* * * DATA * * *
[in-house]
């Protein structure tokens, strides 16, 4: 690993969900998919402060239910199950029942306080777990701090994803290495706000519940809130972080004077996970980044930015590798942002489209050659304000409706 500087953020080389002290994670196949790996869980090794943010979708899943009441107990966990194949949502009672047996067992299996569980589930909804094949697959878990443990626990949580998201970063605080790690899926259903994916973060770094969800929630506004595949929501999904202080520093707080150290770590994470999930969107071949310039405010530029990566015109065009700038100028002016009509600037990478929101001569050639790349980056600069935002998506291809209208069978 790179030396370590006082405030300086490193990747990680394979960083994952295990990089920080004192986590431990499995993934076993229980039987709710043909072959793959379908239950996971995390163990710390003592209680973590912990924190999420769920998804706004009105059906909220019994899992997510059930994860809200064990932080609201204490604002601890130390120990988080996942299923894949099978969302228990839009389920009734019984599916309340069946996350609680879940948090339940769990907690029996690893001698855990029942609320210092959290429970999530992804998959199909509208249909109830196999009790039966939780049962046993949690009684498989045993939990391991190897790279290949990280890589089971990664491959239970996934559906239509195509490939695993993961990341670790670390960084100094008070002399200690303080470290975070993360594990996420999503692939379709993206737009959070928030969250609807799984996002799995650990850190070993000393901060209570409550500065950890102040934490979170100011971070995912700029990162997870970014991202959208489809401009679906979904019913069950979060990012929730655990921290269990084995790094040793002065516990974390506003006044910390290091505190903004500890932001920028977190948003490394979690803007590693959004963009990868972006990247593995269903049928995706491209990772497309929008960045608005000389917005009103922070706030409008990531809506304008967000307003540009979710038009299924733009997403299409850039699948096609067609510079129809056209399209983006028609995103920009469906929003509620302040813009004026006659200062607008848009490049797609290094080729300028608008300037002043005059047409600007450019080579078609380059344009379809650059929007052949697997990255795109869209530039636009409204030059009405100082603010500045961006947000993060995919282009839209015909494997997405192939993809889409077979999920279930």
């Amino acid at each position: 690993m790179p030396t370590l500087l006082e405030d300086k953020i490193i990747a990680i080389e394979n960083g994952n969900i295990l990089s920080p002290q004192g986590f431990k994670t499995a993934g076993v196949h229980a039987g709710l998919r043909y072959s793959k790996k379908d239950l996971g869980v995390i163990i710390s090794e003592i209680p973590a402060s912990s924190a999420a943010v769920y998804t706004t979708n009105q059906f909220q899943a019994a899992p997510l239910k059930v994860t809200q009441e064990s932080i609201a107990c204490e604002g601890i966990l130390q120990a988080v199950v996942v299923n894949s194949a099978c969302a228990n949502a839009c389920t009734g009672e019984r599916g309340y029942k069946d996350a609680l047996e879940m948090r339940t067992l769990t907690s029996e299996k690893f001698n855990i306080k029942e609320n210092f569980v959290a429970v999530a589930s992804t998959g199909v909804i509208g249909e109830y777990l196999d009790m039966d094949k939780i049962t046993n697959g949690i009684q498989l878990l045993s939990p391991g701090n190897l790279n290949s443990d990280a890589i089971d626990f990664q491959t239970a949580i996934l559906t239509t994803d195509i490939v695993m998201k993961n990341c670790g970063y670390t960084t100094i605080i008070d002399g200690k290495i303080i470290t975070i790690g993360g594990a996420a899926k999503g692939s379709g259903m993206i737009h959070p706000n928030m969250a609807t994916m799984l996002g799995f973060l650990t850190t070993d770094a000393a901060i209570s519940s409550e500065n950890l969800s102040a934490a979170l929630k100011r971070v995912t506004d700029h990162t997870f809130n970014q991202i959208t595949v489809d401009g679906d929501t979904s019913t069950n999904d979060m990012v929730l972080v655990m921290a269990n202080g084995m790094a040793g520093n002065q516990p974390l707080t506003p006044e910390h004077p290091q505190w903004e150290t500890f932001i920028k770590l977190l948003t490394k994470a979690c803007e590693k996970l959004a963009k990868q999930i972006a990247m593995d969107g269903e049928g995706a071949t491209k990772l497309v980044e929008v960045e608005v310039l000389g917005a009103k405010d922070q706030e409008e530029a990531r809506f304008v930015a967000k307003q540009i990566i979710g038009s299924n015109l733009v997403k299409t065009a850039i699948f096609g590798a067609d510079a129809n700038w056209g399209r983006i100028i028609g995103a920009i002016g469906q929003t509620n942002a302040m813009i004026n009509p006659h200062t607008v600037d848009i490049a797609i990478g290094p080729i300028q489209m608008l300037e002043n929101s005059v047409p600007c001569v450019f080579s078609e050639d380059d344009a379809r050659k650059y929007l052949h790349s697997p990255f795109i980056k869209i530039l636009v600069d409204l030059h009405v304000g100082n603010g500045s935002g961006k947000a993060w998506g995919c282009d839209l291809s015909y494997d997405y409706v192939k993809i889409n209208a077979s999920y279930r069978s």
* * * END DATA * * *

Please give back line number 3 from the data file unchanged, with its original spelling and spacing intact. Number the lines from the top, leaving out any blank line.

């Amino acid at each position: 690993m790179p030396t370590l500087l006082e405030d300086k953020i490193i990747a990680i080389e394979n960083g994952n969900i295990l990089s920080p002290q004192g986590f431990k994670t499995a993934g076993v196949h229980a039987g709710l998919r043909y072959s793959k790996k379908d239950l996971g869980v995390i163990i710390s090794e003592i209680p973590a402060s912990s924190a999420a943010v769920y998804t706004t979708n009105q059906f909220q899943a019994a899992p997510l239910k059930v994860t809200q009441e064990s932080i609201a107990c204490e604002g601890i966990l130390q120990a988080v199950v996942v299923n894949s194949a099978c969302a228990n949502a839009c389920t009734g009672e019984r599916g309340y029942k069946d996350a609680l047996e879940m948090r339940t067992l769990t907690s029996e299996k690893f001698n855990i306080k029942e609320n210092f569980v959290a429970v999530a589930s992804t998959g199909v909804i509208g249909e109830y777990l196999d009790m039966d094949k939780i049962t046993n697959g949690i009684q498989l878990l045993s939990p391991g701090n190897l790279n290949s443990d990280a890589i089971d626990f990664q491959t239970a949580i996934l559906t239509t994803d195509i490939v695993m998201k993961n990341c670790g970063y670390t960084t100094i605080i008070d002399g200690k290495i303080i470290t975070i790690g993360g594990a996420a899926k999503g692939s379709g259903m993206i737009h959070p706000n928030m969250a609807t994916m799984l996002g799995f973060l650990t850190t070993d770094a000393a901060i209570s519940s409550e500065n950890l969800s102040a934490a979170l929630k100011r971070v995912t506004d700029h990162t997870f809130n970014q991202i959208t595949v489809d401009g679906d929501t979904s019913t069950n999904d979060m990012v929730l972080v655990m921290a269990n202080g084995m790094a040793g520093n002065q516990p974390l707080t506003p006044e910390h004077p290091q505190w903004e150290t500890f932001i920028k770590l977190l948003t490394k994470a979690c803007e590693k996970l959004a963009k990868q999930i972006a990247m593995d969107g269903e049928g995706a071949t491209k990772l497309v980044e929008v960045e608005v310039l000389g917005a009103k405010d922070q706030e409008e530029a990531r809506f304008v930015a967000k307003q540009i990566i979710g038009s299924n015109l733009v997403k299409t065009a850039i699948f096609g590798a067609d510079a129809n700038w056209g399209r983006i100028i028609g995103a920009i002016g469906q929003t509620n942002a302040m813009i004026n009509p006659h200062t607008v600037d848009i490049a797609i990478g290094p080729i300028q489209m608008l300037e002043n929101s005059v047409p600007c001569v450019f080579s078609e050639d380059d344009a379809r050659k650059y929007l052949h790349s697997p990255f795109i980056k869209i530039l636009v600069d409204l030059h009405v304000g100082n603010g500045s935002g961006k947000a993060w998506g995919c282009d839209l291809s015909y494997d997405y409706v192939k993809i889409n209208a077979s999920y279930r069978s």